Smart and authentic writing meets a riveting West End debut in Firebird at Trafalgar Studios. In his first venture to the downstairs studio at Hampstead Theatre, Ed Hall has found a remarkable first script from Phil Davies, and cast it with the explosive talent of just-out-of-ArtsEd Callie Cooke.

The anger, frustration and social comment which infuses the taut script for Firebird has the intelligence and verbatim texture of Mike Leigh’s early work, here rinsed in the soft Lancashire inflections of Victoria Wood.

We are in hideous territory: Wood and I were born five streets and three weeks apart, a tuppeny bus ride from Davies’ native Rochdale, then a mill-town praised by Pevsner for its Victorian gothic Town Hall and famed for the foundation of the CoOperative movement. Now it’s a sadder place synonymous with child abuse for the underage sex scandal which disgraced both the Asian Muslim community which turned a blind eye to it, and the police force which took so long to bring it to court.

Cooke’s immensely concentrated Tia is a fourteen-year-old anti-heroine so destructive, abandoned and emotionally hungry she believes a pimp’s bag of chips is an invitation to the warmth of human contact, something she clings to long after his gentle motives are disproved in the most hideous and violent ways imaginable. The economy in the writing is admirably brave: it’s almost a throwaway line when she says to the police ‘and then they all got their phones out’.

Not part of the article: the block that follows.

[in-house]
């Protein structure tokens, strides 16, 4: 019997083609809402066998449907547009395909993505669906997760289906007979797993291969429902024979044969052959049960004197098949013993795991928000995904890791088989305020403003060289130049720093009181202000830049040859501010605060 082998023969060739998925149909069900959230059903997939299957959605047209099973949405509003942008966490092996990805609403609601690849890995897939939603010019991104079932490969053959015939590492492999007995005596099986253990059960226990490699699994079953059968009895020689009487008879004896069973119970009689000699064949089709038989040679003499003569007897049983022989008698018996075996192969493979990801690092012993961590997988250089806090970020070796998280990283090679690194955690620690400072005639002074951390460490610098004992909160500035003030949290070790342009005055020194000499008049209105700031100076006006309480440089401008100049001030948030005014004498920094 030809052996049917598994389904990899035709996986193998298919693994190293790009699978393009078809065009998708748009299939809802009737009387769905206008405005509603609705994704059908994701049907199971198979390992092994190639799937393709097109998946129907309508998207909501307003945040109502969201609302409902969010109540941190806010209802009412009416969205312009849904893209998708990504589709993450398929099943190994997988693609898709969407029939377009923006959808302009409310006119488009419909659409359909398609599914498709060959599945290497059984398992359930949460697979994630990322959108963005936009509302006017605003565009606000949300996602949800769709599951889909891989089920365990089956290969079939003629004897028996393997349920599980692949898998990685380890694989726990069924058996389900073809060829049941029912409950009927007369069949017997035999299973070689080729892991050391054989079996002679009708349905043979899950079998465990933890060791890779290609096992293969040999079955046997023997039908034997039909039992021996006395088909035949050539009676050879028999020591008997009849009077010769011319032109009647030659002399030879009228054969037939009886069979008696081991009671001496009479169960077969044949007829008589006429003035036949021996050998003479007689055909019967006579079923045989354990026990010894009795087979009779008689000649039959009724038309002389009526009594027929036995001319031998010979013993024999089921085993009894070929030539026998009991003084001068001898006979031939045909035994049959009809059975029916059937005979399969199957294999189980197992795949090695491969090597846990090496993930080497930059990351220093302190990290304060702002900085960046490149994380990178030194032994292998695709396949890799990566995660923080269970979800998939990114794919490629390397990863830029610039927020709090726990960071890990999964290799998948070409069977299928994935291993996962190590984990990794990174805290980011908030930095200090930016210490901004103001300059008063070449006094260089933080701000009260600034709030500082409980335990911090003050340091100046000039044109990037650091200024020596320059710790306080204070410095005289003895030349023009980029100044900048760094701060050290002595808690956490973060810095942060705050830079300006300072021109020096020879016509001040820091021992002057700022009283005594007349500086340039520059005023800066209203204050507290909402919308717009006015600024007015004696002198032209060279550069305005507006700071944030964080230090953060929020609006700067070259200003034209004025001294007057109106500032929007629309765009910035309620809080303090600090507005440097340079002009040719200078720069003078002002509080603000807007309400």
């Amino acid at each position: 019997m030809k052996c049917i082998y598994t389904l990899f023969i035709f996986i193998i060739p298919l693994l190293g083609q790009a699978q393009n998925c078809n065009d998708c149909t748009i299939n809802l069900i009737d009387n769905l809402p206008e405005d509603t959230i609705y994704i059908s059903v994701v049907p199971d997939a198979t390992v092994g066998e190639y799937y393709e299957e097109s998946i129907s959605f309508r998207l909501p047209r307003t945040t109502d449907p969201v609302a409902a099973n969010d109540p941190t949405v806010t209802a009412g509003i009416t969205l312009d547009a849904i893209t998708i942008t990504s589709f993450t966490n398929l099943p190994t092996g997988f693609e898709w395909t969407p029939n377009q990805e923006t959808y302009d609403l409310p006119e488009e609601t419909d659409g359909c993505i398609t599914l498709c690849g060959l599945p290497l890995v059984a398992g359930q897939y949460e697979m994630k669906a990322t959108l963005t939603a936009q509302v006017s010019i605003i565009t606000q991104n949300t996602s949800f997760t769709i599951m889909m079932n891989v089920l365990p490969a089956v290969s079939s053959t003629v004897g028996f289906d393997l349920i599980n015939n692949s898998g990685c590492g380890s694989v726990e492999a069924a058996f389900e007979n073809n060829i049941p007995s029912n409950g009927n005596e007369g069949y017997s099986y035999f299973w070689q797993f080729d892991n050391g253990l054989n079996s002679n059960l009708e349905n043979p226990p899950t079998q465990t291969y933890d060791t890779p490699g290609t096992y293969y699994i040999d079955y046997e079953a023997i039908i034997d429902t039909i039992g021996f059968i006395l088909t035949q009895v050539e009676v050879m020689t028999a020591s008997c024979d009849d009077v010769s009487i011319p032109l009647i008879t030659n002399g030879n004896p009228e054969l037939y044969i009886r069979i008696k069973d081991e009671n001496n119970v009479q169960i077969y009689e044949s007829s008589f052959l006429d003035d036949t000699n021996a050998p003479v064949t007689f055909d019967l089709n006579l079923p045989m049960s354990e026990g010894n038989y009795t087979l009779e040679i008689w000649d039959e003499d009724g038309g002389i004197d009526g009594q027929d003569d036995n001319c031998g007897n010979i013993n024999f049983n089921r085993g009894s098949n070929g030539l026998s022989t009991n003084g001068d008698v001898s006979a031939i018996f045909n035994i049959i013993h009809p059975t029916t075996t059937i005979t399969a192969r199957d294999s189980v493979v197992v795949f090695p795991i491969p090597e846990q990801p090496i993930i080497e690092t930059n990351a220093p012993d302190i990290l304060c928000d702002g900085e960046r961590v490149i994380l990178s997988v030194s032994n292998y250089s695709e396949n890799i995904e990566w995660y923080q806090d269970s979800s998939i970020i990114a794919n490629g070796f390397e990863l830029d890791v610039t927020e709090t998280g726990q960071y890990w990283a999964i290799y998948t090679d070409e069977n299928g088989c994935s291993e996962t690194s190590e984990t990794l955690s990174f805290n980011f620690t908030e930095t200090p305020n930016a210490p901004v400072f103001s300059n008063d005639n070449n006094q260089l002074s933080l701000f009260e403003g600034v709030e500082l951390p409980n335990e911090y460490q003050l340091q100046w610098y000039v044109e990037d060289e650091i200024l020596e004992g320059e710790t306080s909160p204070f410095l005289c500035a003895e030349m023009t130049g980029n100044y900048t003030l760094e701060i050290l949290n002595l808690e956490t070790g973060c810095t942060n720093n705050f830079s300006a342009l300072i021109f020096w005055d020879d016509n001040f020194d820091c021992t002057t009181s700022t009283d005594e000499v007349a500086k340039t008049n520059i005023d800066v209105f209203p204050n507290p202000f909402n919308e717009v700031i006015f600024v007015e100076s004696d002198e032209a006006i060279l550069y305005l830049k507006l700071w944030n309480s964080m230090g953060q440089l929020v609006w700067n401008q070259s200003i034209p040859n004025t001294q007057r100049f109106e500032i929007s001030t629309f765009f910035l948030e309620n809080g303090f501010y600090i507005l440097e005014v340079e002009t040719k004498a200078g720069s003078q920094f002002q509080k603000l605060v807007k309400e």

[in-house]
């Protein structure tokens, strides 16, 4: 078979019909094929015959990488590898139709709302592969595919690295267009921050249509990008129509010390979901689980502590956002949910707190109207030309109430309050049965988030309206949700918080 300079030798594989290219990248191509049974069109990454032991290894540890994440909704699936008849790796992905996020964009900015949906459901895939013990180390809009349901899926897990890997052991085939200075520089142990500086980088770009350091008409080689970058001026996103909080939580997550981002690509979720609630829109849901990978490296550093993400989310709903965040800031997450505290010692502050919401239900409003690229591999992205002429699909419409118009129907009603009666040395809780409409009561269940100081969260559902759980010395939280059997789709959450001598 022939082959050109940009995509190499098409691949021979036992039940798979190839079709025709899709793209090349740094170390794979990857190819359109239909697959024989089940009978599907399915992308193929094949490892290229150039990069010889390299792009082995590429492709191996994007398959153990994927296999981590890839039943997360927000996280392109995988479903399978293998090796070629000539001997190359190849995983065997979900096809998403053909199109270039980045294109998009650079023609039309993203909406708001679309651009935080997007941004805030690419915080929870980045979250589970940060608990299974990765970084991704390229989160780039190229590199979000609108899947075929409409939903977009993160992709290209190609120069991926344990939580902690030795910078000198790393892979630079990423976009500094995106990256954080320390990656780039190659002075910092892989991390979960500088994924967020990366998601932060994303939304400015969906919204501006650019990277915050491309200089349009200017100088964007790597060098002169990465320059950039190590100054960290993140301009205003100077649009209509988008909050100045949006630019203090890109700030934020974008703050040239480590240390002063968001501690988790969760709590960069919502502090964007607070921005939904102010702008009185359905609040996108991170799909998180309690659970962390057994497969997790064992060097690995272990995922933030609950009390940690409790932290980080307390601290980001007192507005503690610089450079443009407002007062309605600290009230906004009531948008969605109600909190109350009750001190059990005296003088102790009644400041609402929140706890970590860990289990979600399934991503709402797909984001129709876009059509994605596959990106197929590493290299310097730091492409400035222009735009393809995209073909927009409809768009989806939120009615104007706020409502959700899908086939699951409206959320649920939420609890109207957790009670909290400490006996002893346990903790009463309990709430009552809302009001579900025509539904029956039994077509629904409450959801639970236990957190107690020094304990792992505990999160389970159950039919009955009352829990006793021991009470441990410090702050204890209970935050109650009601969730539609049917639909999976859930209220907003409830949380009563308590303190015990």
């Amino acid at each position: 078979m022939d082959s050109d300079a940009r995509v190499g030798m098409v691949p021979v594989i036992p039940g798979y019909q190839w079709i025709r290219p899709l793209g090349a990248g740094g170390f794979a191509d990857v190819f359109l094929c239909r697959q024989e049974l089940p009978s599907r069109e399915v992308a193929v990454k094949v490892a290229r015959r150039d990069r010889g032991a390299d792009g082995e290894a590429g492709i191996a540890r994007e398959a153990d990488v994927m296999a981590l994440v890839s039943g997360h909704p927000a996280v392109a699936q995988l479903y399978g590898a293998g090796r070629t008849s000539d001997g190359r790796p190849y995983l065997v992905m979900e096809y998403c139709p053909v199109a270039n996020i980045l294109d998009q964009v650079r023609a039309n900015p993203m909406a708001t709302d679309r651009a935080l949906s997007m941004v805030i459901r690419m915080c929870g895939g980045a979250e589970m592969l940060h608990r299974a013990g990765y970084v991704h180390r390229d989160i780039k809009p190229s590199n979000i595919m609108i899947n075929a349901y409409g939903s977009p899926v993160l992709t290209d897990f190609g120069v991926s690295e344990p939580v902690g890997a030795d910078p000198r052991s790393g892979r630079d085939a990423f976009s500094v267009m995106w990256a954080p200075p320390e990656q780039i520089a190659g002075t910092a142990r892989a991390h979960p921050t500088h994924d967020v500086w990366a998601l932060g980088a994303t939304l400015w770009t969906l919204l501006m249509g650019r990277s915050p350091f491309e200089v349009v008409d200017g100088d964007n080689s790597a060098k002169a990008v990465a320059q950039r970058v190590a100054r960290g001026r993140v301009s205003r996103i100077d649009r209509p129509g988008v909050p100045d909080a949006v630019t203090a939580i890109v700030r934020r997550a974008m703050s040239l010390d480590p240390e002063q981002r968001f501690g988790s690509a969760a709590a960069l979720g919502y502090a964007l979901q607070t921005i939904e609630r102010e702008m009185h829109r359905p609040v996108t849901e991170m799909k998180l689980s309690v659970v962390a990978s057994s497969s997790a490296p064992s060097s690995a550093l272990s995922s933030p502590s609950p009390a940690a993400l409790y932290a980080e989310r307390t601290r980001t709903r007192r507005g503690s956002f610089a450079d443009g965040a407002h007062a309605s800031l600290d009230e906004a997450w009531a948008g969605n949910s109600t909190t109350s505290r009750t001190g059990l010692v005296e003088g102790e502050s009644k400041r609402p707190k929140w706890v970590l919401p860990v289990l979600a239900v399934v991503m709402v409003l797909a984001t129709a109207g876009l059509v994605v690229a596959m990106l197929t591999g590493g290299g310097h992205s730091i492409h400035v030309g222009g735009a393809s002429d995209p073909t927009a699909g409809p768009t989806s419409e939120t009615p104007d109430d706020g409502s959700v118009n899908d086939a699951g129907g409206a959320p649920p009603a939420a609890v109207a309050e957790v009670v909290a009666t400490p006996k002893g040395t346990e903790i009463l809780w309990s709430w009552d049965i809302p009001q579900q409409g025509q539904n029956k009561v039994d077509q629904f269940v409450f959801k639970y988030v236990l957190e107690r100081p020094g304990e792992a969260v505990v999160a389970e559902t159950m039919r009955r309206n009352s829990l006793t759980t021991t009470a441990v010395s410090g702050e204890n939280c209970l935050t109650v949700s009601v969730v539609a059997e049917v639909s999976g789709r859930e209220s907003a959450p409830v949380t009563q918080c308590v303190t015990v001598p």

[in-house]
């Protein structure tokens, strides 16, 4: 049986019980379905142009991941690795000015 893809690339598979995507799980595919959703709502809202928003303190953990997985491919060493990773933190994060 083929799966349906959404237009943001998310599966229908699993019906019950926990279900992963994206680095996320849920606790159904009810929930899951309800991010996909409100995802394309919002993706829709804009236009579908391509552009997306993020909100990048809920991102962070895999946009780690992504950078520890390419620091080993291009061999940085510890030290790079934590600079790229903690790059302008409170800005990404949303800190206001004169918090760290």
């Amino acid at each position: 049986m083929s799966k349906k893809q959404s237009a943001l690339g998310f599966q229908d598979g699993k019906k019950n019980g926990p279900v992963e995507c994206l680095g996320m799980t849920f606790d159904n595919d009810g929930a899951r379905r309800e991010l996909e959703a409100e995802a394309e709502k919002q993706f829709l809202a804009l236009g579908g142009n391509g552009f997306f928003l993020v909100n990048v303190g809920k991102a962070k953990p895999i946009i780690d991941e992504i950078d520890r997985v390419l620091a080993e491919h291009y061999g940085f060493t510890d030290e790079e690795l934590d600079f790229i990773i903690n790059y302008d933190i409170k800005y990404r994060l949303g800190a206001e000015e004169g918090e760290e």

Economy extends to the casting. It’s a three hander and I was torn between wide-eyed admiration for Phaldut Sharma’s agility to play both the shiny-suited Mercedes-driving abuser and the investigating officer with such distilled truth – it’s a slightly obvious allusion to the idea that “all men are the same” in Tia’s eyes – and wishing the play had been peopled by a couple more characters for depth.  If you ask, quite reasonably, why there was no foster-parent, social worker, teacher or doctor in whom Tia could have confided you expose a flaw not in the play, but in the system.

Hall likes to shock. The stained-mattress-ex-machina dropped from the rafters is effectively staccato but also gimmicky: the play doesn’t need such tricks to make its points. Tia’s school friend Katie is sensitively played by Tahirah Sharif oddly without a Lancashire accent and in a casting that could inadvertently suggest she’s part of the coterie of the rapists, although she identifies her mother as ‘Jamaican’. The character is less well drawn than the others, but the moment when she offers Tia a tea round her mum’s table and a sleepover is heart-wrenching in its simplicity and naivety that something so ‘normal’ should be absent from so many lives.

Clever stuff, well done. What more could you want?